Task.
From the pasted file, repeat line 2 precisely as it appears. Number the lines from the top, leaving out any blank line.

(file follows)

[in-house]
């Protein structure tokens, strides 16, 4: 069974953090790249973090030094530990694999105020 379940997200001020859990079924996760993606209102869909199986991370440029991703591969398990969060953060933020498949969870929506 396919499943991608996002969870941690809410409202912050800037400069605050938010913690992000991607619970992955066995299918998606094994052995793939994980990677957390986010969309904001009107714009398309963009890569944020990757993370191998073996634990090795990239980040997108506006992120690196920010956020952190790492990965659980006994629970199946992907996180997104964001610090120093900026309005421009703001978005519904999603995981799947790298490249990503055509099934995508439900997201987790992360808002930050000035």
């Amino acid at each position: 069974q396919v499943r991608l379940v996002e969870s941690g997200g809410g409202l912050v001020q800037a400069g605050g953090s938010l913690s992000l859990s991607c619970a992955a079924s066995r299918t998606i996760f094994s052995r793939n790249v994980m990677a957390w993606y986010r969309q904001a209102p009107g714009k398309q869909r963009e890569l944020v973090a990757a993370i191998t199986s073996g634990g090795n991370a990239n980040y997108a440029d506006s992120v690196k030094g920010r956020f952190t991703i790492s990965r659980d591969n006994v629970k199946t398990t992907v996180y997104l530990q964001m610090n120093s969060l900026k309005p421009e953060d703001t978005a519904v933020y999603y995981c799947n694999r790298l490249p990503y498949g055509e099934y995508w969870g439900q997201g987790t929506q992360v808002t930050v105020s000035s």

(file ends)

């Protein structure tokens, strides 16, 4: 069974953090790249973090030094530990694999105020 379940997200001020859990079924996760993606209102869909199986991370440029991703591969398990969060953060933020498949969870929506 396919499943991608996002969870941690809410409202912050800037400069605050938010913690992000991607619970992955066995299918998606094994052995793939994980990677957390986010969309904001009107714009398309963009890569944020990757993370191998073996634990090795990239980040997108506006992120690196920010956020952190790492990965659980006994629970199946992907996180997104964001610090120093900026309005421009703001978005519904999603995981799947790298490249990503055509099934995508439900997201987790992360808002930050000035």